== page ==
The technique of mining consisted of undercutting 6 to 8 foot high galleries 200 feet in length, and blasting down the roof until it reached 20 feet in height. Holes were bored horizontally with an auger of German design, imported along with the workers who were largely from the Stassfurt salt mines in Prussia; the blast holes were packed with dynamite and the mass of salt shot down. The chunks of salt were then removed in tram cars hauled by mules. A second attack on the roof was made by erecting temporary scaffolds for men and drills to shoot down the highest remaining mass of salt, an operation which was repeated until the roof was 70 feet high; the roof adjacent to the pillars was left at 60 feet to create a shallow arched vault. Chunks in danger of collapse were broken from the roof. Two chambers were worked simultaneously: while one was being undercut, the other, with most of the roof down, was used as a reserve until the next undercut was underway, as a single undercut would not supply the mill with sufficient quantities of the coarsest grade of salt.
The miners earned a skilled worker's wage of $3 per ten hour shift, laborers $1.75, the total workforce being one hundred, of whom fifty were underground. Conditions in the mine, while certainly hazardous, were nevertheless far more comfortable than in a stratified mine; the temperature was a constant 75 degrees and the mine was ventilated by a steam driven fan 8 feet in diameter. There was little trouble with pockets of gas: if any gas was struck, it was burnt off in less than an hour.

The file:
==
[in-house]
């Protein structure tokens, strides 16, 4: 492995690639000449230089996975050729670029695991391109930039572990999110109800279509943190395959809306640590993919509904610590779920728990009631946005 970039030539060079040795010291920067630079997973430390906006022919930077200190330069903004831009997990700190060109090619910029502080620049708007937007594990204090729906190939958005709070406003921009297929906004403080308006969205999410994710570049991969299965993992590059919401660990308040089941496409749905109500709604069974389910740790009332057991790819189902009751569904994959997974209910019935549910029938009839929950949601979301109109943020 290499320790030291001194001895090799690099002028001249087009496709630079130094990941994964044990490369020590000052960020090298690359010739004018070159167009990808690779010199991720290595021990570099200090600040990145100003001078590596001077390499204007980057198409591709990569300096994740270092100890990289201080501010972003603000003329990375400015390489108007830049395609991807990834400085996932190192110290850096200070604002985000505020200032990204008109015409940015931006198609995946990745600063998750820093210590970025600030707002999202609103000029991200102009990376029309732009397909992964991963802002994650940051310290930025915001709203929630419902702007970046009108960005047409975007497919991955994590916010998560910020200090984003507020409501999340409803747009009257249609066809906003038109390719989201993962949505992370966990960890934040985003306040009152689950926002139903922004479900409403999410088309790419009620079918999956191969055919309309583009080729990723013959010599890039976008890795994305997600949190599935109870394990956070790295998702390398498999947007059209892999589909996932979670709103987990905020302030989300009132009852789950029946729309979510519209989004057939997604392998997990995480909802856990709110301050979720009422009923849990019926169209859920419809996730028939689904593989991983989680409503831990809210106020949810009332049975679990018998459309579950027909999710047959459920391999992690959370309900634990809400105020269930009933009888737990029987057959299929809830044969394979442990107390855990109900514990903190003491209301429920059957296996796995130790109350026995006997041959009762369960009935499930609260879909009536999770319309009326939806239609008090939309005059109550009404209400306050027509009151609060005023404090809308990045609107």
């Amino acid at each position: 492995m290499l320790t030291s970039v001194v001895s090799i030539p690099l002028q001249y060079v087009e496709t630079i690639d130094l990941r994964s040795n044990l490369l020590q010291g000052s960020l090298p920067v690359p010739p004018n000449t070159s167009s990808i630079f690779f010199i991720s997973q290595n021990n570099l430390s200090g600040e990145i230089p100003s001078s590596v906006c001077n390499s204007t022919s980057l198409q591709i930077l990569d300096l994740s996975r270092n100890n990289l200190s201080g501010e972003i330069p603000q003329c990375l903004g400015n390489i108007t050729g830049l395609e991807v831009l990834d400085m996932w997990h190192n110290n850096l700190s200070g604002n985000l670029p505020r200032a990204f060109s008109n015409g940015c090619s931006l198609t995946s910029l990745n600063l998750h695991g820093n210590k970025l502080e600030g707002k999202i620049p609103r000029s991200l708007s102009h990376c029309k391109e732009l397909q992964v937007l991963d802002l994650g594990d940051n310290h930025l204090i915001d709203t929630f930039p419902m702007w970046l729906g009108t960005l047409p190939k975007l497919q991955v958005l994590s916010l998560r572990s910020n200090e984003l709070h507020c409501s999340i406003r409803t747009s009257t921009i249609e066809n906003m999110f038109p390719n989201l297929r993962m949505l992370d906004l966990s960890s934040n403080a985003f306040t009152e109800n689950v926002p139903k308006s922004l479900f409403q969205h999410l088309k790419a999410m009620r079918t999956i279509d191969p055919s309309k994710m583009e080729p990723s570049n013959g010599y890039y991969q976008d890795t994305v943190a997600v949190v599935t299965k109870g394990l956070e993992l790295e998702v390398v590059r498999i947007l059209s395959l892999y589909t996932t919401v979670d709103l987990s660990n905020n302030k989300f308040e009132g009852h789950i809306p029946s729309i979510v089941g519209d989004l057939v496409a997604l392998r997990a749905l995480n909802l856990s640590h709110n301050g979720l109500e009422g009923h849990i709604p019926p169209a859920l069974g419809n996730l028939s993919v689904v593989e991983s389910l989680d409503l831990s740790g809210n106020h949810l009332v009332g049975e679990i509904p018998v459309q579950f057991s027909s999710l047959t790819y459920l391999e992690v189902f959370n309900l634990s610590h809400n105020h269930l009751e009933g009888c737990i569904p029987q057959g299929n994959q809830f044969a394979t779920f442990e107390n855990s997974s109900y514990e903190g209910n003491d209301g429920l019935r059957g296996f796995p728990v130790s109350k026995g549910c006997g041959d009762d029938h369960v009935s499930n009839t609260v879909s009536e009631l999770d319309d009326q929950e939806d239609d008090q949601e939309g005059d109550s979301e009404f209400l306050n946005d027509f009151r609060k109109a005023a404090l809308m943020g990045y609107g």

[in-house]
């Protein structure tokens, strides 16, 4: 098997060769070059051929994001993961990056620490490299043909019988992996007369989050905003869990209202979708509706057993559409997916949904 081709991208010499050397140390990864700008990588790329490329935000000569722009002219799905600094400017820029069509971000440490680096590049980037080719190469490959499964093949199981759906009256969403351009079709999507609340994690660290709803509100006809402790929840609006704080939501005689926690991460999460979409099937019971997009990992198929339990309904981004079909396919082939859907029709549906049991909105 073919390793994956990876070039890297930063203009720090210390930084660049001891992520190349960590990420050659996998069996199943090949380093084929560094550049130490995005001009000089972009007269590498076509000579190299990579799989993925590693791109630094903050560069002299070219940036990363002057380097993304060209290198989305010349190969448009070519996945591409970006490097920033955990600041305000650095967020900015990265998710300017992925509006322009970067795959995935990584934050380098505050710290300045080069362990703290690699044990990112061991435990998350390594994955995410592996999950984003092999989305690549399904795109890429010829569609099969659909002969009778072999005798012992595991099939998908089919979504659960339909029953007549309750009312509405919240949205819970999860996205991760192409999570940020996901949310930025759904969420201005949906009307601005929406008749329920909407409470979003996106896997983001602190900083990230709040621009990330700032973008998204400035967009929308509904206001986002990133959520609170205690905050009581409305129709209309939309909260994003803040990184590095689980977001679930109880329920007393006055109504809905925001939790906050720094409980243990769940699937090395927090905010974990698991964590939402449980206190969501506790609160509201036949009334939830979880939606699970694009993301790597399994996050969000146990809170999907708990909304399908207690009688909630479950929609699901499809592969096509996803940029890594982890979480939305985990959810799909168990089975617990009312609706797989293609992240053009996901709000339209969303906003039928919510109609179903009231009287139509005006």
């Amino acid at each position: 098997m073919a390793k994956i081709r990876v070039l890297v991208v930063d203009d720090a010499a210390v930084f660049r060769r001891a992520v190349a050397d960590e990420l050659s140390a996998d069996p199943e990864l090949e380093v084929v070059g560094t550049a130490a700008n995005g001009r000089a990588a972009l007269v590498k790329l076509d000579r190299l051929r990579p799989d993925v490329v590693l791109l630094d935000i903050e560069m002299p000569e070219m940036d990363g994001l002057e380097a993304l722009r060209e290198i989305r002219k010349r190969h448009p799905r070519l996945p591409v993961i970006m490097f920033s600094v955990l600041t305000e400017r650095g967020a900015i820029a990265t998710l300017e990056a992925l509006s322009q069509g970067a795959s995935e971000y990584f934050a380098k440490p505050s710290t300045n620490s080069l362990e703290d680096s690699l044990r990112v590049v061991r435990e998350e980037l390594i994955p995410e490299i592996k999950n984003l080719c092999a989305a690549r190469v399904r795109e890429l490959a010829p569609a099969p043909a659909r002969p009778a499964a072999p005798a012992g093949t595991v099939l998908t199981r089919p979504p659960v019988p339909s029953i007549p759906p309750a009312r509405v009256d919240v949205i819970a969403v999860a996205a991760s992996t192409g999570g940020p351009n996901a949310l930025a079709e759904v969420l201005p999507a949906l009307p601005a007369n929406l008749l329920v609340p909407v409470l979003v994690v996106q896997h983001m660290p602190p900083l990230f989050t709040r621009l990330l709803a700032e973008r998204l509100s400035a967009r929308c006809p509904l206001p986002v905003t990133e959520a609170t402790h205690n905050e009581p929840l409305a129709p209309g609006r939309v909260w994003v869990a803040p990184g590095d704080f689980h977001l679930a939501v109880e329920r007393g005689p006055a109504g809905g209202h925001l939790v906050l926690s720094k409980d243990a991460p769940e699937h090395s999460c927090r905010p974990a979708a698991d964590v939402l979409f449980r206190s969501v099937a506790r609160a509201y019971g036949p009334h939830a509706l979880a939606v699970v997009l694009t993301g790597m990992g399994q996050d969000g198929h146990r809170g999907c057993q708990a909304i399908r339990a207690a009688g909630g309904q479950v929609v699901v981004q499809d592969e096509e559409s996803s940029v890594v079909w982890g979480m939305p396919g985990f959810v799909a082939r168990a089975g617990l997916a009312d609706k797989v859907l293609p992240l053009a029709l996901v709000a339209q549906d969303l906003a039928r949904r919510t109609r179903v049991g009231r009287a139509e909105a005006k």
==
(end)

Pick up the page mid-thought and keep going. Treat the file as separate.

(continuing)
Regardless of the difficulties with the underground flooding, the company sought to invest in a surer form of transportation for their milled and packaged salt. They made arrangements with the Louisiana and Texas Rail Road to construct a spur from the mine to the main line at New Iberia, a project completed in 1886. Because the earlier breaker building had not been designed to cater for rail transportation, the railroad ran to the rear of the building, where presumably a loading bay had been erected. The effect of the railroad was to decrease cost rather than to increase volume: production remained relatively constant at around forty thousand tons per year until 1891 when the upper level was abandoned. One quarter of this production was used for capping pork and beef in the northwest, one quarter in the Chicago and St. Louis markets for refrigerating and hide salting, the rest for local demand and adjoining states. Much of the production and marketing structures of the mine therefore followed quite closely the recommendations of the Bureau of Mines report of 1867. The discovery of rock salt in Kansas in 1888, however, led to a partial decline in the demand for Avery Island salt in the north.